Believe the hype: Simon Bonwick’s pub the Crown at Burchetts Green is quickly becoming a site of pilgrimage for diners enticed by Simon’s self-proclaimed “French bourgeoisie” cooking.
The small bar at the Crown is usually filled with local drinkers, but go through and you’ll find two intimate dining rooms where you can treat your taste buds with dishes made from ingredients sourced from the UK and France.
While the dining rooms are called formal, the gastropub is casual and informal.
After making its debut on the Top 50 Gastropubs list in 2016, the Crown has gone from strength to strength, winning a Michelin star for Bonwick’s lavish cooking and is now deservedly celebrating its fourth year on the Top 50 list.
Past menu highlights have included stuffed goose neck with sherry-dressed lentils; pie and mash with parsley liquor; and pressed feta with a barbecue root sandwich and fries.
Its menu, served in the pub’s intimate dining rooms, is an ever-changing reflection of the seasons.
Owner and chef Bonwick once told local paper the Maidenhead Advertiser: “Cooking is my passion and pleasure. I just really love serving what I like eating and what I like cooking. I don’t even bother to write the menu on the website.”
That said, we’ve noticed there’s been a menu available online on the odd occasion, and in the winter of 2019 spotted dishes including Berwick lobster soup; rillette of sanglier (wild boar) with beer pickles; and wild grains, falafel, Arabian spices and black olive caramel for starters.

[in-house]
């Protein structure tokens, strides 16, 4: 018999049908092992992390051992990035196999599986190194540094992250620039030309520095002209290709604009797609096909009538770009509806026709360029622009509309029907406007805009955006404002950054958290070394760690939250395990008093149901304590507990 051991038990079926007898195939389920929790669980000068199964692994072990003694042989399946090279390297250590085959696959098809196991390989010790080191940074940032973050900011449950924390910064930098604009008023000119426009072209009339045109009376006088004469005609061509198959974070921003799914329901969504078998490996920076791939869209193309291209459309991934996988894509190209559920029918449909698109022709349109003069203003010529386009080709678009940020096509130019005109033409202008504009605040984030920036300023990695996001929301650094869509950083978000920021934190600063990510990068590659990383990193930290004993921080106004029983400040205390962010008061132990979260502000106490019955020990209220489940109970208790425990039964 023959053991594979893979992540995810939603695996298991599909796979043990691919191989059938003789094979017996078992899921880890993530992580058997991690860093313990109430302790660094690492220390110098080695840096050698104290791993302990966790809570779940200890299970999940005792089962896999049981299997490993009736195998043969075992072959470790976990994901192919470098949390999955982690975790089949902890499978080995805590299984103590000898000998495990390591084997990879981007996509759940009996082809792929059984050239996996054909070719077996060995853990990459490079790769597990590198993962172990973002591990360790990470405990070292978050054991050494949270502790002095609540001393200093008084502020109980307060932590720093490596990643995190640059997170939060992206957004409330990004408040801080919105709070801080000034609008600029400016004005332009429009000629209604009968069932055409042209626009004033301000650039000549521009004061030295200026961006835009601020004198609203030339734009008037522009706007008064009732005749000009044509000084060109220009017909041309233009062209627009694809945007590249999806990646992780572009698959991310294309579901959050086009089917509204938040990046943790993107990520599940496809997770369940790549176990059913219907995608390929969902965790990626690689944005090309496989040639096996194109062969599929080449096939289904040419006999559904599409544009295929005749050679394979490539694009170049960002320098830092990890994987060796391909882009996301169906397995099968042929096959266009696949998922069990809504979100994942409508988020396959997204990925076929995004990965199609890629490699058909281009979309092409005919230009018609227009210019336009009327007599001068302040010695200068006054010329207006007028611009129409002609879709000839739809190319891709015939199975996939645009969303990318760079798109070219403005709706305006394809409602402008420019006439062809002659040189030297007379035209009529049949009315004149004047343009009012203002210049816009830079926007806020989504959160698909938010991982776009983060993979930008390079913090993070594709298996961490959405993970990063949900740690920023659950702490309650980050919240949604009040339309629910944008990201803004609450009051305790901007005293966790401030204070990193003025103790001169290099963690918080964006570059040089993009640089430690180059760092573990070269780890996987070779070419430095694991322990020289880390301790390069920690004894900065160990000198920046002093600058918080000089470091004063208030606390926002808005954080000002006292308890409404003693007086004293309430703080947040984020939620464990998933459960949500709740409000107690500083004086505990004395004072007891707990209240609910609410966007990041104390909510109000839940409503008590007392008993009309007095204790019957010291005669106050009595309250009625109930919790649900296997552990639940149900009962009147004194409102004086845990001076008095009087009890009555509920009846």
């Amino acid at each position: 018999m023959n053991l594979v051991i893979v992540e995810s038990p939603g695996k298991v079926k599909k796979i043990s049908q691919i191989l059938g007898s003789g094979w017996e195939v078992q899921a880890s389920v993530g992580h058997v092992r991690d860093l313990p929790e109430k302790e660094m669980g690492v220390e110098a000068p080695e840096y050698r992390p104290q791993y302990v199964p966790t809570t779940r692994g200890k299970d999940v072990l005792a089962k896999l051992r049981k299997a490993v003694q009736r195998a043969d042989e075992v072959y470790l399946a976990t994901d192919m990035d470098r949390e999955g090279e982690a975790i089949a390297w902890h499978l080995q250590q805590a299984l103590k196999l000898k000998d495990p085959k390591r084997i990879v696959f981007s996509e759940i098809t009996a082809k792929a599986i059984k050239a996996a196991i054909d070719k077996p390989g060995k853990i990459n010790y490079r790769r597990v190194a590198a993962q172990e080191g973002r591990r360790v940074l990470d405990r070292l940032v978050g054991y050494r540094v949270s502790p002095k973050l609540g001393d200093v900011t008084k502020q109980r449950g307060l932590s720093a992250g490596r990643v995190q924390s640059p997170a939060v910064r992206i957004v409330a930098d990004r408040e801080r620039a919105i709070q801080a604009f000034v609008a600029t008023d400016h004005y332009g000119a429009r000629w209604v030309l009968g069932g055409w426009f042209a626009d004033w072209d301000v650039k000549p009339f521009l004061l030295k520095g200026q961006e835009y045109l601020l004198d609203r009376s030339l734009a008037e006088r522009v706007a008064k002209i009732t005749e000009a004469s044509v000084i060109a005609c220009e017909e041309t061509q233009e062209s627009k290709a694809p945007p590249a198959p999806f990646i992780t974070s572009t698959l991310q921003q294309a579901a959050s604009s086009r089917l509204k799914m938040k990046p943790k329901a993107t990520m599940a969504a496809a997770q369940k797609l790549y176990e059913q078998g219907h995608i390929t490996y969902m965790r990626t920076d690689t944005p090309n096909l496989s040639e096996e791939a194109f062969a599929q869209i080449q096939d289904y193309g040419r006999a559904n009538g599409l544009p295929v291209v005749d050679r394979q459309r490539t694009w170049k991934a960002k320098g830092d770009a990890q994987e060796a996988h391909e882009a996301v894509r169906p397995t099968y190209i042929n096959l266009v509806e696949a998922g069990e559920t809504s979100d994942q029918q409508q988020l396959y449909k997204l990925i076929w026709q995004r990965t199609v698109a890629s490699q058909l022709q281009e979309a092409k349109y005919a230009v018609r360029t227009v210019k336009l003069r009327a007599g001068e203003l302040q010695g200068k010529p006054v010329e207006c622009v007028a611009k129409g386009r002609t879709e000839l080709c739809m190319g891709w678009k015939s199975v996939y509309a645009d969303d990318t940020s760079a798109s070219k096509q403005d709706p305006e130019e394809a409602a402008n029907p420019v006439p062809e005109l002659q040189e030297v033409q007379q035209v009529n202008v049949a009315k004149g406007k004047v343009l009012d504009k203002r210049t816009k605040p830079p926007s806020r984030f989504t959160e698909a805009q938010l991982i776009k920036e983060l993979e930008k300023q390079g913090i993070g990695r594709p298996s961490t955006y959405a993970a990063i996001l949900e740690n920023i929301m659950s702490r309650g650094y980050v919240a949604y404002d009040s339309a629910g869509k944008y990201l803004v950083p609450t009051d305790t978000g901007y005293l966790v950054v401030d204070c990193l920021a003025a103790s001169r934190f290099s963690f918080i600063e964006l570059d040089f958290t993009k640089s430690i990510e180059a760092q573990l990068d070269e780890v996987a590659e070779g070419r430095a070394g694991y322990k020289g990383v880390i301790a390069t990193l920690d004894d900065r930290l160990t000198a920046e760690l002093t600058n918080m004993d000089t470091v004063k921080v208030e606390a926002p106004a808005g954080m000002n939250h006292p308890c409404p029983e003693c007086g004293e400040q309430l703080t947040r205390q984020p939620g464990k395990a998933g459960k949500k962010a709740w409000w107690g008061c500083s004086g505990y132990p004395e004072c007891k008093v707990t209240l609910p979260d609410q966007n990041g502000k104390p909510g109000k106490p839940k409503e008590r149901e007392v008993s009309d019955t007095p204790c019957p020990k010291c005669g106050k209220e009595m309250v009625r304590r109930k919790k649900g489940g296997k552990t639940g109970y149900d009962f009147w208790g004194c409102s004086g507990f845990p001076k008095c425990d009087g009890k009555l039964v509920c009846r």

For mains, you can expect dishes such as Black Rock roast cod with watercress and horseradish; Salt Marsh lamb rump with chestnut and time cooking juices; and venison braised for ages and popped in a pie with rowanberry sauce.
Desserts include the likes of black forest Cadeau; pistachio Charlotte with sauce pistache; and tarte tatin of apples.
Service, presided over by Dean Bonwick, whose past employers include Albert Roux at the triple-starred Waterside Inn, Bray, and Tom Kerridge at the Hand & Flowers, is welcoming, attentive and downright impeccable.
But despite being named among some of the top eateries in the country, the Crown is very much still a pub. Local ales and lagers adorn the bar and the wine list showcases an extensive range of independent producers from numerous regions.
It is said that the bar area is haunted by a small bearded man with a pony who also enjoys pottering about in the gastropub’s cellars… don’t worry though, there’s no indication of him being unfriendly to patrons.
The Crown / CHEF
Named amongst some of the country's top eateries